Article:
I got off easy. Weeks ago I fractured my foot in two places while trying to retrieve my dog after dropping his leash. Since then I have been ordered to not put any weight on my right foot. Little did I know what such a seemingly slight injury would do to my mobility and spirit.
Now, I recognize this is a temporary situation, and I am not trying to speak for individuals who are unable to walk without assistance. Nor do I think that I somehow “know what its like” for individuals with limited mobility. But I am sharing what I have learned from this experience in hopes that it can enable others to be more sensitive to issues that folks face who need assistance to walk. And if you are a business owner and you are not required to offer access that is in accordance with the American Disabilities Act (ADA), you should rethink that. I’d like to think that all churches comply, but if your fellowship hall, or area where you are meeting with a small group does not—you must change that.
The most shocking thing that I have discovered since my mobility issues began was the number of businesses that do not offer entrances and doors that are in accordance with the ADA. (Come on, Chipotle, seriously? What’s with that heavy front door?) And what’s even worse some places “look” like they have responsible ramps—but are not helpful. For example, the hotel that I stayed at recently offered a ramp that appeared to be at a 45 degree incline. Upon my return to the room, I had to work against gravity. Had I used a motorized scooter that may have helped. But still it was no easy feat.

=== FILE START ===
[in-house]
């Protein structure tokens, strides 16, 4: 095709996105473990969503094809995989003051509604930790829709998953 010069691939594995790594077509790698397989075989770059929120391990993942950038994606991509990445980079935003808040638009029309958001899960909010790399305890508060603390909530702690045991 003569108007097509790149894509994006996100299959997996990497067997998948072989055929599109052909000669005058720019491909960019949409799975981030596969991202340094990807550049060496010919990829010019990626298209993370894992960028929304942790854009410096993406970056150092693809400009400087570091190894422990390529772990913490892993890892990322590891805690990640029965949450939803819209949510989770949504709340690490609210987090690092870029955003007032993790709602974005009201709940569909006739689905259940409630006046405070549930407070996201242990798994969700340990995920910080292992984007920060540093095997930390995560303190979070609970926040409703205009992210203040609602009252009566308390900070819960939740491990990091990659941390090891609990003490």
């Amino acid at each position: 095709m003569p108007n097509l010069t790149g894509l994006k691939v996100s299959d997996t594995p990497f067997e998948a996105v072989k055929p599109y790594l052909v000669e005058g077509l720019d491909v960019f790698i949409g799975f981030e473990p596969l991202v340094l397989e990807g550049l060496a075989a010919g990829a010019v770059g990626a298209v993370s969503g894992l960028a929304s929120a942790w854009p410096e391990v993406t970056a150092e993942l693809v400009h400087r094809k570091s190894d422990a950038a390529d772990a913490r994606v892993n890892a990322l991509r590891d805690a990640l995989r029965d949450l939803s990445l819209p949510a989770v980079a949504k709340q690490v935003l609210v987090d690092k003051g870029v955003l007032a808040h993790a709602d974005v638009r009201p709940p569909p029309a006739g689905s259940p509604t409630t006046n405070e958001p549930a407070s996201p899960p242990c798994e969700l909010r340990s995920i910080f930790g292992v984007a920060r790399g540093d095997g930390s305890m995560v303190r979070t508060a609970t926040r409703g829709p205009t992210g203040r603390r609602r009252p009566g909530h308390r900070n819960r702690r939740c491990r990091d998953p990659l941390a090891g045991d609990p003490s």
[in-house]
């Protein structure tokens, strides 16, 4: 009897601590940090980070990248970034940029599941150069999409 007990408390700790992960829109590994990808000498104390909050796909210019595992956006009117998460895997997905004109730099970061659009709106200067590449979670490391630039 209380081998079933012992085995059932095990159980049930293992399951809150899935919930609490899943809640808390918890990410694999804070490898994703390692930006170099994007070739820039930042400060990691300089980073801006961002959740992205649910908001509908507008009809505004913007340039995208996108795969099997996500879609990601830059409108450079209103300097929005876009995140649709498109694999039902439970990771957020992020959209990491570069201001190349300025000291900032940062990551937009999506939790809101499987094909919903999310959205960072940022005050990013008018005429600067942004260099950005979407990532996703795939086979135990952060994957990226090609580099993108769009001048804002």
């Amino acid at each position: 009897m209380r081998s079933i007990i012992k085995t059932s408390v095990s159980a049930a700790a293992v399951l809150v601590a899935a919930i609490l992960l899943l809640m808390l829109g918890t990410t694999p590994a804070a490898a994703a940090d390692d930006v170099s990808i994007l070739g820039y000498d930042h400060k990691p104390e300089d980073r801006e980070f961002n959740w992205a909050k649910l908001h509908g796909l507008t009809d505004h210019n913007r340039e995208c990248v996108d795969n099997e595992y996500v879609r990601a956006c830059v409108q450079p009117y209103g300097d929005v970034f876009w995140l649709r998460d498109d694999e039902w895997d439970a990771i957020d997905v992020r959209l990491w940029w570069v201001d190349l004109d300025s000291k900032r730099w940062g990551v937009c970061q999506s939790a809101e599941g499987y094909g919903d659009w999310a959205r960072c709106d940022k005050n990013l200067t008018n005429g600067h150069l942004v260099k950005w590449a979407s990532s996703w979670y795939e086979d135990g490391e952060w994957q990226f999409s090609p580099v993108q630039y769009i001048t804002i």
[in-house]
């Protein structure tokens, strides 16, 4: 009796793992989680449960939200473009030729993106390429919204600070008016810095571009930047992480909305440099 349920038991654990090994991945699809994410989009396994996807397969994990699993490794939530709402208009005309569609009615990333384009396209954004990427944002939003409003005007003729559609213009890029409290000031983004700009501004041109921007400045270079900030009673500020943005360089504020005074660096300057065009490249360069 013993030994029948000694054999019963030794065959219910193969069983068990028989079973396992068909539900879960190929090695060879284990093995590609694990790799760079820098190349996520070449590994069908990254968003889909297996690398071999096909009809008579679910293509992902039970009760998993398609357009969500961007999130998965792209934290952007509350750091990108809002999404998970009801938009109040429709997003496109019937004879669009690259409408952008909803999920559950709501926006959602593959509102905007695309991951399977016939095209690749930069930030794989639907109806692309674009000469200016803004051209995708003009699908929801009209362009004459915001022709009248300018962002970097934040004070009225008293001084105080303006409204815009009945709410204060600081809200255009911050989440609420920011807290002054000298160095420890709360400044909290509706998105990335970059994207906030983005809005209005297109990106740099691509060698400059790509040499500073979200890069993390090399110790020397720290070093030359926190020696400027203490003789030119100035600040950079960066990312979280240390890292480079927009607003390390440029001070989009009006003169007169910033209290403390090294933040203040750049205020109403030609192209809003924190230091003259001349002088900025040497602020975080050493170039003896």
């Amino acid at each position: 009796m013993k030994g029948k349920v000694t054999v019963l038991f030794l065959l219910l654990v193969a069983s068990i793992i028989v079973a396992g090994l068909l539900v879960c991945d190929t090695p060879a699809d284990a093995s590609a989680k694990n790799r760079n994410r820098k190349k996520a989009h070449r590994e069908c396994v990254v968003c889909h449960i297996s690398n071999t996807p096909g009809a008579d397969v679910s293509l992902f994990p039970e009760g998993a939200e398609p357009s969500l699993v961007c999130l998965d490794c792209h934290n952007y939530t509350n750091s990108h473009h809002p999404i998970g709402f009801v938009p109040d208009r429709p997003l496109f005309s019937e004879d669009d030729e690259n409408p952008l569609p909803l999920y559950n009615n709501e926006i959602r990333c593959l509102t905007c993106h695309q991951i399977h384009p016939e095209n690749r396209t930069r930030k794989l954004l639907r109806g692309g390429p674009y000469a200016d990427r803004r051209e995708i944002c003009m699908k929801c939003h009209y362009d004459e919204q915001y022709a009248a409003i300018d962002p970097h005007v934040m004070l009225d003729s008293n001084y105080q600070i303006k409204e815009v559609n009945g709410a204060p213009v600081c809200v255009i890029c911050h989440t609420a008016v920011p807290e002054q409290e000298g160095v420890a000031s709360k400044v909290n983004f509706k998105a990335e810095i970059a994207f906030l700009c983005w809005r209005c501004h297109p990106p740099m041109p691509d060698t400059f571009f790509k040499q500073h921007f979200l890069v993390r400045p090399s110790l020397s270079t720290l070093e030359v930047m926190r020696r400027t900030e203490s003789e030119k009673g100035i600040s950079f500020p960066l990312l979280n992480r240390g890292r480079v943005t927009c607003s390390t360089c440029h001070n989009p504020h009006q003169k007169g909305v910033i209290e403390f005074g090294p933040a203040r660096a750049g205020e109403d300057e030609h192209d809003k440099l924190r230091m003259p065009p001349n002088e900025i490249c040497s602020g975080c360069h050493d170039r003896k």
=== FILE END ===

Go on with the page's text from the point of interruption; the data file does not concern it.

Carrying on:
My husband took me to our favorite restaurant (yeah, he sure has tired from doing a lot of the cooking). After the meal, when I tried to maneuver my way through the tiny women’s bathroom, the weighted door nearly threw my off my crutches. Why are there springs on bathroom doors anyway? And if I had been in a wheelchair that bathroom would’ve been completely off limits.
I feel extremely blessed by the fact that I did not need a cast or surgery and I am very lucky that this situation is temporary. In a few weeks, when I gain more of my independence, I won’t take my mobility for granted and I will raise my voice when I see places that are not inclusive of people who have mobility issues.
So what is your experience? Have you made any changes to your life or attitude after suffering from a temporary physical setback? How did that experience change you for the better?
Elizabeth McBride, who can’t wait until she is able to go up three and half flights of stairs on foot, is the director for intergenerational programs and editor for Café.